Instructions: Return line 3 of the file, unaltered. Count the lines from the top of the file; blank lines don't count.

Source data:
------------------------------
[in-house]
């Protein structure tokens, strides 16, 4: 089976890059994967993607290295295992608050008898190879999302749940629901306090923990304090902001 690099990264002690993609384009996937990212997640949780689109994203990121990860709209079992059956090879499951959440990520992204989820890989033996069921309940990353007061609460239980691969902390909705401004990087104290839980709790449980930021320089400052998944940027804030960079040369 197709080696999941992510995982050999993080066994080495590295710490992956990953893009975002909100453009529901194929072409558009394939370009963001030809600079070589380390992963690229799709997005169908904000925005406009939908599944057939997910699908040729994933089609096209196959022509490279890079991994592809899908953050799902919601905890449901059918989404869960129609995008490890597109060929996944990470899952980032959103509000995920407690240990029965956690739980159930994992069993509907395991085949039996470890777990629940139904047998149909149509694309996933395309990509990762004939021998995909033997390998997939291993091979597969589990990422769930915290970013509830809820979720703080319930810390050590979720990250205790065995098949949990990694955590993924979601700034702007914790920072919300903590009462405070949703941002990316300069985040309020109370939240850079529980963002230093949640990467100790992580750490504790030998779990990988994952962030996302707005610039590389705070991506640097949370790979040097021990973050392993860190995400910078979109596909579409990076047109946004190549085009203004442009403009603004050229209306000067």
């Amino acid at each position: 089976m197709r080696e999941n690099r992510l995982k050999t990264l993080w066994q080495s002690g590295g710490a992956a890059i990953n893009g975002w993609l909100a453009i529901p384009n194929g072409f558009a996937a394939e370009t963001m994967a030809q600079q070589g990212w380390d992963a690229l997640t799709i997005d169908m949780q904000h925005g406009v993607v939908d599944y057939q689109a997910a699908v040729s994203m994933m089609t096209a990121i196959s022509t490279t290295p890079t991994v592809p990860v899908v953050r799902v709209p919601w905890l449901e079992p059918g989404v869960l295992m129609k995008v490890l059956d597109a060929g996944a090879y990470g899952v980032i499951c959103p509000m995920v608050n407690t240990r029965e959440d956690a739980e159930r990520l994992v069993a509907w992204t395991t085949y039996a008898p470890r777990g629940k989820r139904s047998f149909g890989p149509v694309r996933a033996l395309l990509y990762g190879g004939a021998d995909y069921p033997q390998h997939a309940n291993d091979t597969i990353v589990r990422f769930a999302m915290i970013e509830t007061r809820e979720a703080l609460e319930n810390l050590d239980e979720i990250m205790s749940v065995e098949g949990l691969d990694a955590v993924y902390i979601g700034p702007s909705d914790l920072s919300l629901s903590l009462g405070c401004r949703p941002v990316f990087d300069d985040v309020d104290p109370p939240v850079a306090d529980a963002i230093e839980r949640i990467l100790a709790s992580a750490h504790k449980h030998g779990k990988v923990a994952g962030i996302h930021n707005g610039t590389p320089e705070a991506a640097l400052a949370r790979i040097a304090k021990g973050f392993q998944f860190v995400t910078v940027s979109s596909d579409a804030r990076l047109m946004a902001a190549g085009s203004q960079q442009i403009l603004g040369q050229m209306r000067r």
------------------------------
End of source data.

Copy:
């Amino acid at each position: 089976m197709r080696e999941n690099r992510l995982k050999t990264l993080w066994q080495s002690g590295g710490a992956a890059i990953n893009g975002w993609l909100a453009i529901p384009n194929g072409f558009a996937a394939e370009t963001m994967a030809q600079q070589g990212w380390d992963a690229l997640t799709i997005d169908m949780q904000h925005g406009v993607v939908d599944y057939q689109a997910a699908v040729s994203m994933m089609t096209a990121i196959s022509t490279t290295p890079t991994v592809p990860v899908v953050r799902v709209p919601w905890l449901e079992p059918g989404v869960l295992m129609k995008v490890l059956d597109a060929g996944a090879y990470g899952v980032i499951c959103p509000m995920v608050n407690t240990r029965e959440d956690a739980e159930r990520l994992v069993a509907w992204t395991t085949y039996a008898p470890r777990g629940k989820r139904s047998f149909g890989p149509v694309r996933a033996l395309l990509y990762g190879g004939a021998d995909y069921p033997q390998h997939a309940n291993d091979t597969i990353v589990r990422f769930a999302m915290i970013e509830t007061r809820e979720a703080l609460e319930n810390l050590d239980e979720i990250m205790s749940v065995e098949g949990l691969d990694a955590v993924y902390i979601g700034p702007s909705d914790l920072s919300l629901s903590l009462g405070c401004r949703p941002v990316f990087d300069d985040v309020d104290p109370p939240v850079a306090d529980a963002i230093e839980r949640i990467l100790a709790s992580a750490h504790k449980h030998g779990k990988v923990a994952g962030i996302h930021n707005g610039t590389p320089e705070a991506a640097l400052a949370r790979i040097a304090k021990g973050f392993q998944f860190v995400t910078v940027s979109s596909d579409a804030r990076l047109m946004a902001a190549g085009s203004q960079q442009i403009l603004g040369q050229m209306r000067r």